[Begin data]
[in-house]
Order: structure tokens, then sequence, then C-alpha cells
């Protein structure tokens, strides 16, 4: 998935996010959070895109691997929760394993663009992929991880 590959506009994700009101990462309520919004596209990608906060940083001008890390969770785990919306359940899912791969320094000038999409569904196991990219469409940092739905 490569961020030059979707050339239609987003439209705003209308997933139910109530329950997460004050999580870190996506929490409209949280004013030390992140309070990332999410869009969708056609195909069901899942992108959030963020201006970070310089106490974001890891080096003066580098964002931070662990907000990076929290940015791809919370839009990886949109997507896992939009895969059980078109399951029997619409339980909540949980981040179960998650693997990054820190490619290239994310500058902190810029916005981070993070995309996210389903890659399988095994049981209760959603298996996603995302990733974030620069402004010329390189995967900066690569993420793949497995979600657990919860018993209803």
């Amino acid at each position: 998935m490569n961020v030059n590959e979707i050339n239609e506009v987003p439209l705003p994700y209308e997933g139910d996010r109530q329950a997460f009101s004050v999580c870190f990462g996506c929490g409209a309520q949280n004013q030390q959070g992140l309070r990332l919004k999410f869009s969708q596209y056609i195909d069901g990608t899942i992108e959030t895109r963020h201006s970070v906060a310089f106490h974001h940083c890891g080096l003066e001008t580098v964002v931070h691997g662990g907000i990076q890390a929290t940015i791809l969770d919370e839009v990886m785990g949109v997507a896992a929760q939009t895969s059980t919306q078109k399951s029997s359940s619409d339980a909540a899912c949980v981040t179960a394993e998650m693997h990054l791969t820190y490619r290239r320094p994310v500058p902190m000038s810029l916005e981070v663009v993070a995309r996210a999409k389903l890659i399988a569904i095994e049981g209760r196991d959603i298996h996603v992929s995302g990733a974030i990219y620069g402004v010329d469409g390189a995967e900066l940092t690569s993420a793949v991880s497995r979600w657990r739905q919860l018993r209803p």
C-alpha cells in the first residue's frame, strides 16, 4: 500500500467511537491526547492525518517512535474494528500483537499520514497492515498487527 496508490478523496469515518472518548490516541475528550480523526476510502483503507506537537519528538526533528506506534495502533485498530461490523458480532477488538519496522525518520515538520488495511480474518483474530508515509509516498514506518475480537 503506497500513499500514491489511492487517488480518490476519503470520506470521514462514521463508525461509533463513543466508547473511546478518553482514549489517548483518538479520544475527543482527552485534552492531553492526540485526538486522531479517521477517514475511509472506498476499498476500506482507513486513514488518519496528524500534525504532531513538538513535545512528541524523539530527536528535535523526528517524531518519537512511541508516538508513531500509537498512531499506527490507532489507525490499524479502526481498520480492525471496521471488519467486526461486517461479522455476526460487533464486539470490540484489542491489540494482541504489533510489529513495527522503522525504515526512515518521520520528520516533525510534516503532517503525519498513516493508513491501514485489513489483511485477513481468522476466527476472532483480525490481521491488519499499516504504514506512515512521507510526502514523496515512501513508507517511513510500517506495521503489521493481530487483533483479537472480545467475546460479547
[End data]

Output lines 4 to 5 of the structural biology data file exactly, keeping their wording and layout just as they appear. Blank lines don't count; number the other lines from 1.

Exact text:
């Amino acid at each position: 998935m490569n961020v030059n590959e979707i050339n239609e506009v987003p439209l705003p994700y209308e997933g139910d996010r109530q329950a997460f009101s004050v999580c870190f990462g996506c929490g409209a309520q949280n004013q030390q959070g992140l309070r990332l919004k999410f869009s969708q596209y056609i195909d069901g990608t899942i992108e959030t895109r963020h201006s970070v906060a310089f106490h974001h940083c890891g080096l003066e001008t580098v964002v931070h691997g662990g907000i990076q890390a929290t940015i791809l969770d919370e839009v990886m785990g949109v997507a896992a929760q939009t895969s059980t919306q078109k399951s029997s359940s619409d339980a909540a899912c949980v981040t179960a394993e998650m693997h990054l791969t820190y490619r290239r320094p994310v500058p902190m000038s810029l916005e981070v663009v993070a995309r996210a999409k389903l890659i399988a569904i095994e049981g209760r196991d959603i298996h996603v992929s995302g990733a974030i990219y620069g402004v010329d469409g390189a995967e900066l940092t690569s993420a793949v991880s497995r979600w657990r739905q919860l018993r209803p």
C-alpha cells in the first residue's frame, strides 16, 4: 500500500467511537491526547492525518517512535474494528500483537499520514497492515498487527 496508490478523496469515518472518548490516541475528550480523526476510502483503507506537537519528538526533528506506534495502533485498530461490523458480532477488538519496522525518520515538520488495511480474518483474530508515509509516498514506518475480537 503506497500513499500514491489511492487517488480518490476519503470520506470521514462514521463508525461509533463513543466508547473511546478518553482514549489517548483518538479520544475527543482527552485534552492531553492526540485526538486522531479517521477517514475511509472506498476499498476500506482507513486513514488518519496528524500534525504532531513538538513535545512528541524523539530527536528535535523526528517524531518519537512511541508516538508513531500509537498512531499506527490507532489507525490499524479502526481498520480492525471496521471488519467486526461486517461479522455476526460487533464486539470490540484489542491489540494482541504489533510489529513495527522503522525504515526512515518521520520528520516533525510534516503532517503525519498513516493508513491501514485489513489483511485477513481468522476466527476472532483480525490481521491488519499499516504504514506512515512521507510526502514523496515512501513508507517511513510500517506495521503489521493481530487483533483479537472480545467475546460479547